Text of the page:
The Moffat County School District Board of Education met Tuesday for the second time during the 1999-2000 school year.
The meeting was slated to begin with a discussion over the TABOR (Taxpayer Bill of Rights) Amendment which will be on the ballot in the November election. With no public discussion about the amendment, which will allow the school district to exceed the revenue limitation imposed by the state constitution, the meeting was called to order.
Issues discussed at the board meeting include:
Art instructors from area schools were on hand to present their needs for an adoption of a new art curriculum. Instructors commented students were graduating without taking art classes and the district goals of producing well-rounded students were not being met. A new curriculum that would involve art as another graduation requirement is being pursued. Moffat County School District Superintendent Duane Wrightson was pleased with the enthusiasm from the art department, but would like to make sure a new curriculum would be feasible. He wants to make sure there will be enough faculty members to handle an increase in students.
Beginning in the 2000-2001 school year, the personal business day buy-back program will begin for classified staff members. The program reads, "Of the two days an individual receives for personal leave, a buy-back will be in place. Should an employee so decide, they may sell back the days. The rate will be $50 per day, pro-rated for number of hours an employee is scheduled to work."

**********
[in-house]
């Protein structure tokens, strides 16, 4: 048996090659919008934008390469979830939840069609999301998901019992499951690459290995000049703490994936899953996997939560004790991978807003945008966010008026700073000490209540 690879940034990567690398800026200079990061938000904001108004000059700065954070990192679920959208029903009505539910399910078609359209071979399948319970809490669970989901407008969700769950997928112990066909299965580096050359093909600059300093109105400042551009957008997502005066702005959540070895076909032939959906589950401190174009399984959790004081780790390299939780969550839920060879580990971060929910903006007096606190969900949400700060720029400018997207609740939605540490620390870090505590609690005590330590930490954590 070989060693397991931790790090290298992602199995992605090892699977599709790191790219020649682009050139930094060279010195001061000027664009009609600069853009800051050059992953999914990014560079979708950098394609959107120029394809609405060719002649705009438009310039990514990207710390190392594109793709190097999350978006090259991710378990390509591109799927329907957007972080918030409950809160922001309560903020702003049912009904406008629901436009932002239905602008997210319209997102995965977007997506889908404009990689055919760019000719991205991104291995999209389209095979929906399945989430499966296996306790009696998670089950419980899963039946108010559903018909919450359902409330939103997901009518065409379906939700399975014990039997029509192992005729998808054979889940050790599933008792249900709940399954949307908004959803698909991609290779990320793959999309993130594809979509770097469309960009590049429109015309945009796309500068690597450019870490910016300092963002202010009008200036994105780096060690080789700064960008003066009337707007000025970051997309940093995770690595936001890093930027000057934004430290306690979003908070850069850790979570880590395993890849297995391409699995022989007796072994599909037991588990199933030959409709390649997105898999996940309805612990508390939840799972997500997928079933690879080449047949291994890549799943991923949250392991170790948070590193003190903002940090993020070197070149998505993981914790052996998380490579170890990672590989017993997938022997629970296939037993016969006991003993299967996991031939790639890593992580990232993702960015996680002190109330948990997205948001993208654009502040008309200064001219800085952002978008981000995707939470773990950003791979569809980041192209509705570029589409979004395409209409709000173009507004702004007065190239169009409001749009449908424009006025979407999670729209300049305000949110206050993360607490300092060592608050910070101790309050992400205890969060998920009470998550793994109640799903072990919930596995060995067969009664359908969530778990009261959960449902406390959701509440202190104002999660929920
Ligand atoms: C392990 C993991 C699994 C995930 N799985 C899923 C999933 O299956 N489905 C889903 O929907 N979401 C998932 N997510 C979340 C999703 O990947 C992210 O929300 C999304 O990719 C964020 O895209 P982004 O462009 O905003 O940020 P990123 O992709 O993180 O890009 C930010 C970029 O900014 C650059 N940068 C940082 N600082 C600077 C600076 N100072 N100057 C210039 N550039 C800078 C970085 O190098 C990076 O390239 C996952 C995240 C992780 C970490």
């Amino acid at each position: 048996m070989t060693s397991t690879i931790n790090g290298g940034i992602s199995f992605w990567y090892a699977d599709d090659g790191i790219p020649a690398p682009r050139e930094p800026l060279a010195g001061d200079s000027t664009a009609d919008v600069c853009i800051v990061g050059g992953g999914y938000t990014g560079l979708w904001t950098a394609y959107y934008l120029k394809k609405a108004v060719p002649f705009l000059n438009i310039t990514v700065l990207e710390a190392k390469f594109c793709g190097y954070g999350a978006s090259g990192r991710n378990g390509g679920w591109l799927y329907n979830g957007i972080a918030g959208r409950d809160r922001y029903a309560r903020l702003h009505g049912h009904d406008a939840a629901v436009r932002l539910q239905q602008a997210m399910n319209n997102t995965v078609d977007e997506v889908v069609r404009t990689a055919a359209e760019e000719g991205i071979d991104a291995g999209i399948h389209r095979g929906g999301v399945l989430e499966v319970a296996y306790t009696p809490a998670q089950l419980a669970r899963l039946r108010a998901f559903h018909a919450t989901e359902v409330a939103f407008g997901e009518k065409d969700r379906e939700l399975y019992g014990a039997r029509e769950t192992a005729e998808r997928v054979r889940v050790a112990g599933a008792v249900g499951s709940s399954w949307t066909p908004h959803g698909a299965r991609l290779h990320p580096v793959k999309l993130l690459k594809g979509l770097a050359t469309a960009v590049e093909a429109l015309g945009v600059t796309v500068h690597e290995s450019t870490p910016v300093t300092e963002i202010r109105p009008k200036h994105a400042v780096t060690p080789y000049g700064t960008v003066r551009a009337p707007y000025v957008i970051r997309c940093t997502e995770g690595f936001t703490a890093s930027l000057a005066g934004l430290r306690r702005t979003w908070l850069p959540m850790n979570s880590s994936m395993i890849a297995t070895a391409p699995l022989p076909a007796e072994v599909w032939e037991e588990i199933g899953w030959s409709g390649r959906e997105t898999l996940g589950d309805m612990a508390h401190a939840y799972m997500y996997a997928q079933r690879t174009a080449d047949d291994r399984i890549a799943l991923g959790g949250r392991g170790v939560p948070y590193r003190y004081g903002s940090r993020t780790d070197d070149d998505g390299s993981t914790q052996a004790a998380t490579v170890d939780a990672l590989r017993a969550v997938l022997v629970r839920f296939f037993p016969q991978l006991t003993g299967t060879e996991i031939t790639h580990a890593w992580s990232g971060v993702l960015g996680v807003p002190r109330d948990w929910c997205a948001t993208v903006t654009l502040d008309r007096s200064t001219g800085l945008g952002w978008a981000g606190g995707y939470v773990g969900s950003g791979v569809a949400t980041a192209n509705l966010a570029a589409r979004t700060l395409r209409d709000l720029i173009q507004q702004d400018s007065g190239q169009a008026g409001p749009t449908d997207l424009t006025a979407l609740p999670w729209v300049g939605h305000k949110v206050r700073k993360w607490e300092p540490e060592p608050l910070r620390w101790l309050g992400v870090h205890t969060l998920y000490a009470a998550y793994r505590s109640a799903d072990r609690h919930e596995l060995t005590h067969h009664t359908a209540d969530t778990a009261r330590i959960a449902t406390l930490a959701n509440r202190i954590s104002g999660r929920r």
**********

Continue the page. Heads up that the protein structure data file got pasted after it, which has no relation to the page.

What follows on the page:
This resulted in mixed opinions from board members. School Board President Alman Nicodemus was in favor of the motion as staff members will find more initiative in coming to work. Nicodemus believes this will help with the troubles of finding a substitute.
Member Donna Reishus believes the idea is unprofessional. She believes all district employees are professionals and it is not necessary for them to be paid twice to do their job.
The buy-back program is designed for the following classifications: secretaries and clerks, instructional aids, custodians, food service, transportation, health and computer personnel, and a school-to-career employee. This totals 176 eligible staff members accounting for a buy-back liability of $17,600 and a pro-rated amount of $13,870. With this program, the district, at most, could stand to lose the $13,870.
Moffat County High School (MCHS) Principal Joel Sheridan informed the board on progress of alternative schools in the area. According to Sheridan, of the 30 open spots at the Moffat County Youth Care Center, 20 of them are filled. Eight middle school and 12 high school students are attending the center.
In the dual-enrollment program offered at MCHS for juniors and seniors, 103 students are taking classes. This accounts for 25 percent of the classes.